Hope I get mine soon (got a notification that it was booked from my credit card yesterday), and that I’ll get a signed one, too.
Using a printed signature would be absolute rubbish, and it would cost IFP a lot of reputation.
Simon & Schuster did it with that Bob Dylan book last year, which backfired heavily. Those copies were sold for $600 and were supposed to be signed “in person” - which they weren’t. Simon & Schuster had to refund and got lots of bad press (as well as the Bobster himself, even though he - AFAIK - didn’t know about the whole thing). But they’re big enough to compensate everything - which IFP might not be, and in all fairness, Higson is not a name big enough to make such a risk worthwhile.
Take a closer look at the verso of that signed page. Parts of the signature should be visible there, as Edding (or similar) pens usually bleed through* (but this is not a must, I have signed Higson books in which this happened and some in which it didn’t).
*as he used them on all of my signed copies, I’m assuming it that he always uses those for signings.
“I’ve hand-signed each and every art print over the years, and there’s never been a problem. However, in 2019 I had a bad case of vertigo and it continued into the pandemic years. It takes a crew of five working in close quarters with me to help enable these signing sessions, and we could not find a safe and workable way to complete what I needed to do while the virus was raging. So, during the pandemic, it was impossible to sign anything and the vertigo didn’t help. With contractual deadlines looming, the idea of using an auto-pen was suggested to me, along with the assurance that this kind of thing is done ‘all the time’ in the art and literary worlds.”
That is not good news, and I do not care how rushed it might be. A small book could be divided up into 10 proof readers and the job would be done in a half hour. Noted that IFP are now their own publishers, if they do not have access to that many professional proof readers, who for the good cause could offer their half hour free of charge, then that does surprise me.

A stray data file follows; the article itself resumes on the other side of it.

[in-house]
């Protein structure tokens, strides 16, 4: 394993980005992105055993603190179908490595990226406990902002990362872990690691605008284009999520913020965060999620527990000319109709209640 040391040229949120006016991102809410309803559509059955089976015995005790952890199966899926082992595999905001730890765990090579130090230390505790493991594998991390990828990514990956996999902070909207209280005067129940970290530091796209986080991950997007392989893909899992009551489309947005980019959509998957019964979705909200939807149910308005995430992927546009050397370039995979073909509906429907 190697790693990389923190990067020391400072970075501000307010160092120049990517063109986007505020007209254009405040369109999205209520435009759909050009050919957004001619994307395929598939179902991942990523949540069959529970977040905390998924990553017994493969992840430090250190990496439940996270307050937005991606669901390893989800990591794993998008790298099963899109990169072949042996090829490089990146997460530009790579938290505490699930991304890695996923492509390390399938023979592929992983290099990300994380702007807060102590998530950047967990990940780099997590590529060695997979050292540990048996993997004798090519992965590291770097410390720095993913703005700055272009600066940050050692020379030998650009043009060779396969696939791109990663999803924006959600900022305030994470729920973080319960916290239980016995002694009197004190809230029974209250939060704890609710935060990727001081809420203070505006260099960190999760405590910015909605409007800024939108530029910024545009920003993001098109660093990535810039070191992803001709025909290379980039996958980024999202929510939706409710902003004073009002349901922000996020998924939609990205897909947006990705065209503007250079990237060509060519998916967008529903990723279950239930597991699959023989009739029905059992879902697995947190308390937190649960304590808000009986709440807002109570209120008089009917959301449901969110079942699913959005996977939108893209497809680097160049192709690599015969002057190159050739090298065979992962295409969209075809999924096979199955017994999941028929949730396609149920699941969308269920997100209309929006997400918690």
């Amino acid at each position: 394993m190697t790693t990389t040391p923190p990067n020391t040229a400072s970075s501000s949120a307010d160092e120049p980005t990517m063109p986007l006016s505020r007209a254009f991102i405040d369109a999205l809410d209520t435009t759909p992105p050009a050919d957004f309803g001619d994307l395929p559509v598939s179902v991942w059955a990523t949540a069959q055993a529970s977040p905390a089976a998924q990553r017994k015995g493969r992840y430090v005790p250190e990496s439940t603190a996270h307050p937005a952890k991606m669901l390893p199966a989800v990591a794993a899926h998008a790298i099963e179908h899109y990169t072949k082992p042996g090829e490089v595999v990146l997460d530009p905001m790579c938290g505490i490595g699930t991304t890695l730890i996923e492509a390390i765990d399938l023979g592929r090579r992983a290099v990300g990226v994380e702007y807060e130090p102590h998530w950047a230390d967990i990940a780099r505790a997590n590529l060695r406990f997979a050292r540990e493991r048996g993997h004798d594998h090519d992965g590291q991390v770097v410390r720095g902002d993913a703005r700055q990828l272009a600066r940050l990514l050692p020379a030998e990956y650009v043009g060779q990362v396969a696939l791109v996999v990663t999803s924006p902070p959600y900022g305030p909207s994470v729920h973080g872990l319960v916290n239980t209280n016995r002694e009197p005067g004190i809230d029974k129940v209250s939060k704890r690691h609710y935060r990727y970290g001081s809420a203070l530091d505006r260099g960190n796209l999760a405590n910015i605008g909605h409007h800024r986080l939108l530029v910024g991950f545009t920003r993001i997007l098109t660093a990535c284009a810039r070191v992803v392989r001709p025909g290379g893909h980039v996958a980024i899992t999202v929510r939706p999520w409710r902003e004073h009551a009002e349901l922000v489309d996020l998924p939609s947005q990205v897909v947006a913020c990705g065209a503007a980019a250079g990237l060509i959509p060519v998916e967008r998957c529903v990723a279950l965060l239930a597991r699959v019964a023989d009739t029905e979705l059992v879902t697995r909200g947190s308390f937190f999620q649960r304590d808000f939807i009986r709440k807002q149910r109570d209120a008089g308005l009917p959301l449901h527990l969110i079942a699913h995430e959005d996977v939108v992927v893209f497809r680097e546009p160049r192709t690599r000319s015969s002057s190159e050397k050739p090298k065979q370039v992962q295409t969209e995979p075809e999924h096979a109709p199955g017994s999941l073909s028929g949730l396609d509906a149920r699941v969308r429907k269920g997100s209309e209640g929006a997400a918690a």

I went back to watch the interview and his exact words are “I submitted at the end of March. We had a week to turn it around at the beginning of April to do all the copy editing and the proofreading and all of that. Which is why there’s a few mistakes in there… I did the audiobook of it and you’re reading and you think ‘ohhh, that’s not right.’”
Higson and IFP have talked about him doing adult Bond books over the years. His preference has been to set them in that period after the war and before Casino Royale.
Originally the plan was for On His Majesty’s Secret Service to be a 10,000 word short story that they would put into a book with a chapter from OHMSS, a chapter from By Royal Command (when Bond met Elizabeth) and other tidbits. It kept growing to the point that it hit 40,000 words so they released it as its own book. It’s roughly as long as Man With the Golden Gun.
Frankly, though, I get that it was “last minute” and all that, but I read it in, I think, two days, and this was after working full days. How can a publishing house not have had staff let alone proof readers go over it and pick these errors up before publishing? It’s hardly a hefty text to get through. I don’t think it’s a great look publishing and charging £13 for a James Bond book and then use the last minute excuse for errors. IFP made a big fuss about them publishing Bond again, it is a major literary brand, some quality control isn’t much to expect at all. This seems pretty amateurish.